The problems keep coming now so that when I think I have it fixed, I still seem to develop problems. So once the last incremental backup I am making now is finished I will shutdown the system, unplug the system, open it up and check all connections, unplug all the USB's except my mouse, keyboard and external drive, and then reinstall. The good news is that should only take 45-60 minutes and then I will see what I have as far as errors and stability. If it is good then I will slowly add things over the next few days. If this backup isn't good for any reason (which I don't expect) I have the initial backup after Windows was first installed and I will go to that, but I think that won't be necessary.

    I'll let you know how this went once I am back up and stable.

  10. #10
    New Lounger
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    It has been an interesting 24 hours.

    I re-installed from an image dated March 13th, which was ten days after I had first loaded Windows 7 on the SSD, for which I also had an image backup, so that I could hopefully avoid reinstalling a bunch of software. The image restored fine but I ran into trouble quickly. I enabled Norton 360 and let it install all of it's updates with a number of reboots and all seemed well. I then turned to the Windows Updates, which had something like 43 important downloads and let the Important ones run at once. That didn't work very well and the computer sat on the actual final Shutdown Screen for a good 30 minutes before I finally hit the shutoff button and everything uninstalled from the failed shutdown. I had problems on reboot once I got in and went back and did another image reinstall from 3/13.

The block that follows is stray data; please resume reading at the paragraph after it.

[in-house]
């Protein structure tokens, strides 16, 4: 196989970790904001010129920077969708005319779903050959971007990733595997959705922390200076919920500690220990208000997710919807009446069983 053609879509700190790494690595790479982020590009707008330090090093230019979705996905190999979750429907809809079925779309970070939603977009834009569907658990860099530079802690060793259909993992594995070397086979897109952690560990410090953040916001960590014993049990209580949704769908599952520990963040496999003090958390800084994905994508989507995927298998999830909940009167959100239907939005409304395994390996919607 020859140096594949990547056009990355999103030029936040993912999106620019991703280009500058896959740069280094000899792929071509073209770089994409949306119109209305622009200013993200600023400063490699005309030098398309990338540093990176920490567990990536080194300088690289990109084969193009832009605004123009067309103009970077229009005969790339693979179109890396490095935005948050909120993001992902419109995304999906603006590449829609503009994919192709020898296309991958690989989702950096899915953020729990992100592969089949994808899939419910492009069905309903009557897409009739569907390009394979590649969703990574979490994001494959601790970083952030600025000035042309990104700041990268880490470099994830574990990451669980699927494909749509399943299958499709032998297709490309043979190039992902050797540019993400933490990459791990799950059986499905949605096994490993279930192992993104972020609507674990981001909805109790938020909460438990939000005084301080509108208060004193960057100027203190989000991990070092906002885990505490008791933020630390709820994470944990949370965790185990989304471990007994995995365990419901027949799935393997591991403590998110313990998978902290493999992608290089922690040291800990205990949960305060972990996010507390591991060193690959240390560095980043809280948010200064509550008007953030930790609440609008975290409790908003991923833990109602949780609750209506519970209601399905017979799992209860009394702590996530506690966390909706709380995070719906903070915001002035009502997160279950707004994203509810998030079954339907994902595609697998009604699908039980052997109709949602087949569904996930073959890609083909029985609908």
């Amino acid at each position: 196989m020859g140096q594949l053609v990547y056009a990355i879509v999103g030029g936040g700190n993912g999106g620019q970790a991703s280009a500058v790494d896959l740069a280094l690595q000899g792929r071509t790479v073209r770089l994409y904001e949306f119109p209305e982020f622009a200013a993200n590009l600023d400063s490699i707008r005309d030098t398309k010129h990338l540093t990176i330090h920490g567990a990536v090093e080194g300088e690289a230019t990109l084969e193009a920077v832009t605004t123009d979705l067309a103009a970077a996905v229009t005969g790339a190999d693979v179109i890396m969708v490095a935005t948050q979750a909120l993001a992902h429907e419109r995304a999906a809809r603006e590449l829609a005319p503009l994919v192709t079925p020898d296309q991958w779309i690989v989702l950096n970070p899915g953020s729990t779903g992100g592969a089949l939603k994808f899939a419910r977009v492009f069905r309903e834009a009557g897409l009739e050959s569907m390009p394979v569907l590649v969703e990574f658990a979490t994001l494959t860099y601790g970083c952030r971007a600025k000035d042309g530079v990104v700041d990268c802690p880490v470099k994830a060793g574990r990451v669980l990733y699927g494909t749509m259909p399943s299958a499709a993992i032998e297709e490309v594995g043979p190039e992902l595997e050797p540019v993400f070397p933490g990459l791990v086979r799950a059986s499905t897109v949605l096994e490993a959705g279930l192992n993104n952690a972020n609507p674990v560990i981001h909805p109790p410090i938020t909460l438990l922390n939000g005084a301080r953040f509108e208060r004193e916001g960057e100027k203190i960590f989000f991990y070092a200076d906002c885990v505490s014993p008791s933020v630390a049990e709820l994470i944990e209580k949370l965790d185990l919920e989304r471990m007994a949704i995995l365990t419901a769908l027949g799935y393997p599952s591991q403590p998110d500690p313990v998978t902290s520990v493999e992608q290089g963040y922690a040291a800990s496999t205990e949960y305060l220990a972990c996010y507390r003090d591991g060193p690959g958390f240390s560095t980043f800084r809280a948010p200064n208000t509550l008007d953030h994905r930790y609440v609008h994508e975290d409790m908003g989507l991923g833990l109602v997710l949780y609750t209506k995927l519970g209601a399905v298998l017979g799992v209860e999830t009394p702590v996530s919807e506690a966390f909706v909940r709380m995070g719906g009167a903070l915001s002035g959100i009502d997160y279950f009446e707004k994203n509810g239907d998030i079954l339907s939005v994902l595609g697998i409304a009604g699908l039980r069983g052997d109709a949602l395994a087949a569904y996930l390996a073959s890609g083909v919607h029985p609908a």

The second time I disabled Norton for 5 hours and let the Windows Updates run the same way and I had problems again, but I was able to ascertain that the problems seemed to be coming from the early August updates.

    Once again I reinstalled completely, disabled Norton for 5 hours and then went to Windows Update and only let it update one month at a time starting with April. This time things went much better. I was re-booting after each month and continued on month by month. I did not install Internet Explorer 9 since that had seemed to cause a problem and I also did not install the NET framework optional updates because they may have caused a problem. So as of now I have restored functionality, have restored all the correct profiles and data files into Outlook, Quicken, etc. and have made a new image backup of the system.

    So now, with a good current image in place I am considering trying to install the NET framework programs and IE9, knowing that I seem to have a stable environment with which I can return to.

    Thanks for the various hints and tricks. Maybe this will help someone else.

  11. #11
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    What a long, convoluted, pain-in-the-rear trip. Thanks for keeping us updated. Good luck with the rest and please let us know the final outcome.

    Joe